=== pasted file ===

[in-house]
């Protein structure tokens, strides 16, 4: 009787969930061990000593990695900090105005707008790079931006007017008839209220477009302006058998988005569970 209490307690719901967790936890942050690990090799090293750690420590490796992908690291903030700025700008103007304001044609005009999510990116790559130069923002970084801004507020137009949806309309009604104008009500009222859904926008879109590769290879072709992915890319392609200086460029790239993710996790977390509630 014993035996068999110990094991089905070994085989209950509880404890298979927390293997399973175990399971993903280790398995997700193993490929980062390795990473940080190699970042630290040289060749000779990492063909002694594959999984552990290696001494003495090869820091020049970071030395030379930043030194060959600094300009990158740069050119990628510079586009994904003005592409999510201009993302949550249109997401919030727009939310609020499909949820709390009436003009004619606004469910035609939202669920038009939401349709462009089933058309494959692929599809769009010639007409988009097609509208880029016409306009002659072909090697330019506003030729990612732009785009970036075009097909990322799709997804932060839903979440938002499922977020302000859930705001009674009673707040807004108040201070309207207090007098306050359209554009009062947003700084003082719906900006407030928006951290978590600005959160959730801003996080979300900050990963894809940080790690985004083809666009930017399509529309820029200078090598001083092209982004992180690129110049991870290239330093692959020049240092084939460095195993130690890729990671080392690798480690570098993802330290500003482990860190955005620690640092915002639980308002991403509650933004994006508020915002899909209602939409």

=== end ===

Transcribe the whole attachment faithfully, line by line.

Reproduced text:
[in-house]
């Protein structure tokens, strides 16, 4: 009787969930061990000593990695900090105005707008790079931006007017008839209220477009302006058998988005569970 209490307690719901967790936890942050690990090799090293750690420590490796992908690291903030700025700008103007304001044609005009999510990116790559130069923002970084801004507020137009949806309309009604104008009500009222859904926008879109590769290879072709992915890319392609200086460029790239993710996790977390509630 014993035996068999110990094991089905070994085989209950509880404890298979927390293997399973175990399971993903280790398995997700193993490929980062390795990473940080190699970042630290040289060749000779990492063909002694594959999984552990290696001494003495090869820091020049970071030395030379930043030194060959600094300009990158740069050119990628510079586009994904003005592409999510201009993302949550249109997401919030727009939310609020499909949820709390009436003009004619606004469910035609939202669920038009939401349709462009089933058309494959692929599809769009010639007409988009097609509208880029016409306009002659072909090697330019506003030729990612732009785009970036075009097909990322799709997804932060839903979440938002499922977020302000859930705001009674009673707040807004108040201070309207207090007098306050359209554009009062947003700084003082719906900006407030928006951290978590600005959160959730801003996080979300900050990963894809940080790690985004083809666009930017399509529309820029200078090598001083092209982004992180690129110049991870290239330093692959020049240092084939460095195993130690890729990671080392690798480690570098993802330290500003482990860190955005620690640092915002639980308002991403509650933004994006508020915002899909209602939409």